Text: | Print|

'Taobao Villages' spark China's rural economy

2013-08-20 15:04 Xinhua Web Editor: qindexing

In a year when college graduates are struggling to find jobs, a growing number of Chinese farmers are getting rich at the click of a mouse.

An Baokang has become a millionaire by selling crafts online from his hometown of Wantou Village in east China's Shandong Province, with sales exceeding two million yuan (about 326,800 U.S. dollars) last year.

"Urban people revere a natural way of living, and I offer it to them with pure, natural crafts," said An, who runs an online store selling handwoven household supplies, such as tatami and tea tables made from straw.

Wantou, a village 350 km from Beijing, has become known as one of China's "Taobao Villages," home to over 500 online stores on Taobao, China's largest online shopping site under the e-commerce giant Alibaba.


With a stable but "boring" job in a nearby town, An in 2009 pioneered online sales of handwoven crafts in Wantou, where a tradition of wicker handicrafts has been handed down for at least 600 years.

An has since opened a physical store and a small factory with the cooperation of six neighboring family workshops in order to fill the orders flooding in from customers across the country.

"The online store has gained popularity and trust among netizens, who also bring business to my physical store," said An, adding that he has plans to expand the 150-square-meter physical store to about 1,000 square meters.

"Customers keep pouring in and I should seize the opportunity to expand production," he said.

At first, most of An's fellow villagers, who seldom set foot in large cities, didn't believe virtual shops could bring in customers, so they didn't follow suit, said An.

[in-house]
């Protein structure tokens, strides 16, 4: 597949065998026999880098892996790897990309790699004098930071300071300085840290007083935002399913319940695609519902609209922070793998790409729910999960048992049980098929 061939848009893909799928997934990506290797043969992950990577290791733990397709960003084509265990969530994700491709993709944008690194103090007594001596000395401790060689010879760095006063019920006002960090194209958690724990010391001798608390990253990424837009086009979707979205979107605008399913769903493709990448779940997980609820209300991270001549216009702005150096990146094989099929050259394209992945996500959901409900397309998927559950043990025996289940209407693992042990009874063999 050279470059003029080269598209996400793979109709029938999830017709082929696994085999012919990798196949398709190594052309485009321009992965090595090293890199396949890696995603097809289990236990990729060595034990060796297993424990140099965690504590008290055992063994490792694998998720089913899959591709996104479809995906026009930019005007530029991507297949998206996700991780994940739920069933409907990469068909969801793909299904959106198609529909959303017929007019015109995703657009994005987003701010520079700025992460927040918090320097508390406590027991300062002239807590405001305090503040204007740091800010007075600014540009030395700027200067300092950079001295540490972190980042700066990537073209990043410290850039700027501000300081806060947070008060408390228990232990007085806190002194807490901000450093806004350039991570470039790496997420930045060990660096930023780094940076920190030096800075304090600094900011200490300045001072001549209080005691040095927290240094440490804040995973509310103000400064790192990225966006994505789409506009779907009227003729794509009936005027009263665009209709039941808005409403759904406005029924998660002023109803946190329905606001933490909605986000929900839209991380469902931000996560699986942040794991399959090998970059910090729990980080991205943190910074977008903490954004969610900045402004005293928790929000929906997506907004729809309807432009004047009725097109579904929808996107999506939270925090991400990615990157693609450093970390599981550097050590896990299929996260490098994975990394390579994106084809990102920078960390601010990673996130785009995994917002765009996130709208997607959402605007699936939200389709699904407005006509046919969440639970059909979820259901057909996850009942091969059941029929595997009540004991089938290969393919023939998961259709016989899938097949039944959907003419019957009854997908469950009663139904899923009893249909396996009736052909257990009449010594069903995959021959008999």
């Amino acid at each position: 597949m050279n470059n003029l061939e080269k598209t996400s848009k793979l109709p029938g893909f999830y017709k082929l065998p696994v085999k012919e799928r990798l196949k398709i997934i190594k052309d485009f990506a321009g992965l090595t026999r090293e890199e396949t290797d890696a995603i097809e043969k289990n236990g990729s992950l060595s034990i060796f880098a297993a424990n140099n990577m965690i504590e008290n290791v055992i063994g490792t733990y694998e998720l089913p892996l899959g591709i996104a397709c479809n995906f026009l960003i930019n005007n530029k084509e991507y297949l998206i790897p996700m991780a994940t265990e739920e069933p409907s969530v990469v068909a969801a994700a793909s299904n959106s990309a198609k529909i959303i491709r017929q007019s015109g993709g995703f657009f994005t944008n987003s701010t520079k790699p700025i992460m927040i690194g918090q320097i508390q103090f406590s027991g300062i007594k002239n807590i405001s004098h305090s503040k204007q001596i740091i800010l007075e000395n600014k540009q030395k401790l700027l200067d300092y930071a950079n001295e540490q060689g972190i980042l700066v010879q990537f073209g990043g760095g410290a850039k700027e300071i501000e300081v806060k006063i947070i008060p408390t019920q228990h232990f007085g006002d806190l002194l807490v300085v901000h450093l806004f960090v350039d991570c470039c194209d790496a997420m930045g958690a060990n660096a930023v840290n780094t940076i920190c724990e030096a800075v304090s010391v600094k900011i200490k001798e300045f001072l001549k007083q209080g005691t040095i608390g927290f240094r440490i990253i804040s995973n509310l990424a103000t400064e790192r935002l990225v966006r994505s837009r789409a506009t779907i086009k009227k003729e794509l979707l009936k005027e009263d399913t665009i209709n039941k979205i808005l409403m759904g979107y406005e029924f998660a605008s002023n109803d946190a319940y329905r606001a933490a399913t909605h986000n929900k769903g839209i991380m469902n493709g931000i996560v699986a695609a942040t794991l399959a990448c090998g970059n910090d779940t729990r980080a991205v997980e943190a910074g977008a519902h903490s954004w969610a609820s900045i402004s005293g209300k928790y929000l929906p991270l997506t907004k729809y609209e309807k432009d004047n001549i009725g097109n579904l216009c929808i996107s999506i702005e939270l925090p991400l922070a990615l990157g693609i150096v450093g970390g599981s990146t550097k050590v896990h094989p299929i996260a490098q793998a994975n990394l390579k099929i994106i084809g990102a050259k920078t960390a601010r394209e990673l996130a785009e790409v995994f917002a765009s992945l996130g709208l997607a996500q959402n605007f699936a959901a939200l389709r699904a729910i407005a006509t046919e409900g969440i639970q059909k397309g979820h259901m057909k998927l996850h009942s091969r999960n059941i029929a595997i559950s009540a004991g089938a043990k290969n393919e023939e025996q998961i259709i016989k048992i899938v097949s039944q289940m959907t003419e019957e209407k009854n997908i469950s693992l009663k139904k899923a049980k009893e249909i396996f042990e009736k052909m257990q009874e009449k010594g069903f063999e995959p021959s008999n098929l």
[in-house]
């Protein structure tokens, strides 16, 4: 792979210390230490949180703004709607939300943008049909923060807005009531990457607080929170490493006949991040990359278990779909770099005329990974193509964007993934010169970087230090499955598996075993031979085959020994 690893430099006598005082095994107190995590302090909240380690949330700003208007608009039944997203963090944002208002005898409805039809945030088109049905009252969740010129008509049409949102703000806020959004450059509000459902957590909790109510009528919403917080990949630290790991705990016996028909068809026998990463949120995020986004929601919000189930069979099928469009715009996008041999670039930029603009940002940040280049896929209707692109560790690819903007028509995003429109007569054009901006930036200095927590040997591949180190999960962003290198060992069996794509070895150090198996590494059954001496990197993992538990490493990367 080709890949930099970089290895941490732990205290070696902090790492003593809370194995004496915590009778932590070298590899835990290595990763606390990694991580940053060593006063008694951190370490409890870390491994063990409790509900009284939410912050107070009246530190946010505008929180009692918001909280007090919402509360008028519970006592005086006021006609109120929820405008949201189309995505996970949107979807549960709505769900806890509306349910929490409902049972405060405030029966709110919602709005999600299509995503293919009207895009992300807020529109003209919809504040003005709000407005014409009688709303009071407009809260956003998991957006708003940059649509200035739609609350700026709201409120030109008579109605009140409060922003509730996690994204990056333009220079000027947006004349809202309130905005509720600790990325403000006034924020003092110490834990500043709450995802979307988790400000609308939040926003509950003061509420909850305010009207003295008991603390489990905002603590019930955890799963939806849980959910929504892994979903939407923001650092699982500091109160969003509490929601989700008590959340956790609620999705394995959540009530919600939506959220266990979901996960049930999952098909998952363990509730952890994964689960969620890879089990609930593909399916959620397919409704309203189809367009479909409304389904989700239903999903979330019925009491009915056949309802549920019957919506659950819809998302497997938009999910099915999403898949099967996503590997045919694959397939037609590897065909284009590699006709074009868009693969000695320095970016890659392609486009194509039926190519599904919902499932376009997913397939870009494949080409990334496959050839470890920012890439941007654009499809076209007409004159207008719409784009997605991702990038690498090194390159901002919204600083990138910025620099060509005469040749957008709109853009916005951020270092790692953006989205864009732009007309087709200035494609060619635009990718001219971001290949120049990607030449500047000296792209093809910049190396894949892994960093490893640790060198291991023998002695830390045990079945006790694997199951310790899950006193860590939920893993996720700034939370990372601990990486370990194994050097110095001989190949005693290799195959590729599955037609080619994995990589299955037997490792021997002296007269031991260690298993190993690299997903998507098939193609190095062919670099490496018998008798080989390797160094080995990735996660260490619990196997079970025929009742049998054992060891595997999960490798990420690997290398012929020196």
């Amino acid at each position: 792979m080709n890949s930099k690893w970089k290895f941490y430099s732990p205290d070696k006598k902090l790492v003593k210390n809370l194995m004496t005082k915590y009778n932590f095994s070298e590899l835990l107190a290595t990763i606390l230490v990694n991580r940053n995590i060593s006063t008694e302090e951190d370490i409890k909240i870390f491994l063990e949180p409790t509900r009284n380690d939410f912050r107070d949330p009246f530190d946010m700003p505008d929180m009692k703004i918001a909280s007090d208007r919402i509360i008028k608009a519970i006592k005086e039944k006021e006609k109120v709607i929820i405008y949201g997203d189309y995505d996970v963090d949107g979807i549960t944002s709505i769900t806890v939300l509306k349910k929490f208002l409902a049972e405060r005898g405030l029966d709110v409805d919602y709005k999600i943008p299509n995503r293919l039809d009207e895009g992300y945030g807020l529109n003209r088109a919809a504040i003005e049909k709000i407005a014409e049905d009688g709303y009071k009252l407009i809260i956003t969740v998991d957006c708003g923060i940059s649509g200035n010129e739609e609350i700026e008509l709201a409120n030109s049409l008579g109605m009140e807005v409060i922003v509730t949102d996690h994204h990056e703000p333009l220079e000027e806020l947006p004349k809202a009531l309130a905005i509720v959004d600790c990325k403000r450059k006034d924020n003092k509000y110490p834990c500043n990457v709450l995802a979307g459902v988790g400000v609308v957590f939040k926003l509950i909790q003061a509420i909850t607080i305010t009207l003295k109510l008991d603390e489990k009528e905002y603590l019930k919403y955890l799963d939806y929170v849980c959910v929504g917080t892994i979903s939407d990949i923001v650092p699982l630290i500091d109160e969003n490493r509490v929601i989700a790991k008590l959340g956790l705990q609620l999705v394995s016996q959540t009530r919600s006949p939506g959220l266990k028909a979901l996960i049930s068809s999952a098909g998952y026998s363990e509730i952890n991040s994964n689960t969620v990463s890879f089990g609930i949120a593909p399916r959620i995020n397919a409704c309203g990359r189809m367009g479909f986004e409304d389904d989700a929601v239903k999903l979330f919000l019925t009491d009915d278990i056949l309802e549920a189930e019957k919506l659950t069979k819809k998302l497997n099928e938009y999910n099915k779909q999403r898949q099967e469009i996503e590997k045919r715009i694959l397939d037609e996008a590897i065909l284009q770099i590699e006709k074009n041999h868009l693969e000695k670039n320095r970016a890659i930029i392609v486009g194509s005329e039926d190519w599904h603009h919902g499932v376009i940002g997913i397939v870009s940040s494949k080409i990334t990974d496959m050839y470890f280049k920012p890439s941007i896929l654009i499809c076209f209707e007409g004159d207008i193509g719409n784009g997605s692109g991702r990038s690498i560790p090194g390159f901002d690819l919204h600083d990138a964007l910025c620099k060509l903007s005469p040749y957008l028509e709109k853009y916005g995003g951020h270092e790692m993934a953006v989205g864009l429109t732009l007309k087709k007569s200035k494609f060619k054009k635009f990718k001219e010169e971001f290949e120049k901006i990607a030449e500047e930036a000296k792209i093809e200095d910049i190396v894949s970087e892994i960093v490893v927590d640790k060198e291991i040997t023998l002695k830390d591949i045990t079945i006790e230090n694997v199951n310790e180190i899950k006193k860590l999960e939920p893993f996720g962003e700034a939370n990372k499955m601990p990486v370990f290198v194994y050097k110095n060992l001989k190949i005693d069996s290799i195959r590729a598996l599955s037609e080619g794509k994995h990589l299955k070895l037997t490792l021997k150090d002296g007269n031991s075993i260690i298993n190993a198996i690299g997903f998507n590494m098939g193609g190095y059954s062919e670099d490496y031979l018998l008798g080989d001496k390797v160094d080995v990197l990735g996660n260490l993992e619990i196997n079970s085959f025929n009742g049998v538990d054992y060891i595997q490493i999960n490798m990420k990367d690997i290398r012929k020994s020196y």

Now, nearly all households in Wantou have linked their family workshops to online stores. Their products are sold to customers as far away as northwest China's Xinjiang Uygur Autonomous Region, about 2,000 km from Wantou.

In this small village, the success of online sales is also driving other business. To date, there are over 20 express delivery companies in the village serving more than 500 family workshops and online stores.


Wantou Village is just one of 14 "Taobao Villages" in China, according to Alibaba, a leading business-to-business website under the Chinese Internet giant Alibaba Group.

Alibaba defines a "Taobao Village" as a village in which over 10 percent of households run online stores and village e-commerce revenues exceed 10 million yuan per year.

By the end of 2012, more than 1.63 million Taobao stores were registered in rural areas. Total transactions from the 14 "Taobao villages" hit 5 billion yuan last year, according to a report released by Alireserach.

The growth of "Taobao Villages" has brought vitality to traditional agricultural areas of China, said Chen Liang, senior expert with Aliresearch.

Chen said that the villages are exploring a new path for China, with potential to realize sustainable economic growth and narrow the urban-rural income gap, much like the miracle created in Xiaogang Village over 30 years ago.

Located in eastern Anhui Province, Xiaogang Village is known for its1978 reforms in which rural collectives distributed land-use rights to households through 30-year contracts. The move boosted grain supply significantly.

"A 'Taobao Village' is similar to Xiaogang Village in the information age," Chen says, adding that online business will revitalize the small-scale peasant economy and increase domestic consumption in rural areas.

Earlier this month, the government of Shandong Province, a region known as China's farm produce powerhouse, put forward preferential policies for developing e-commerce, including helping graduates and migrant workers start online farm produce trade in remote areas.

China's Internet users reached 591 million in the first half of 2013, and e-commerce revenues hit 4.98 trillion yuan in the same period.

"We should pay closer attention to 'Taobao villages' in the long term. They are a transitional stage in agricultural and rural modernization," said Qiu Zeqi, director of the Center for Sociological Research and Development Studies of Peking University.

Comments (0)
Most popular in 24h
  Archived Content
Media partners:

Copyright ©1999-2018 Chinanews.com. All rights reserved.
Reproduction in whole or in part without permission is prohibited.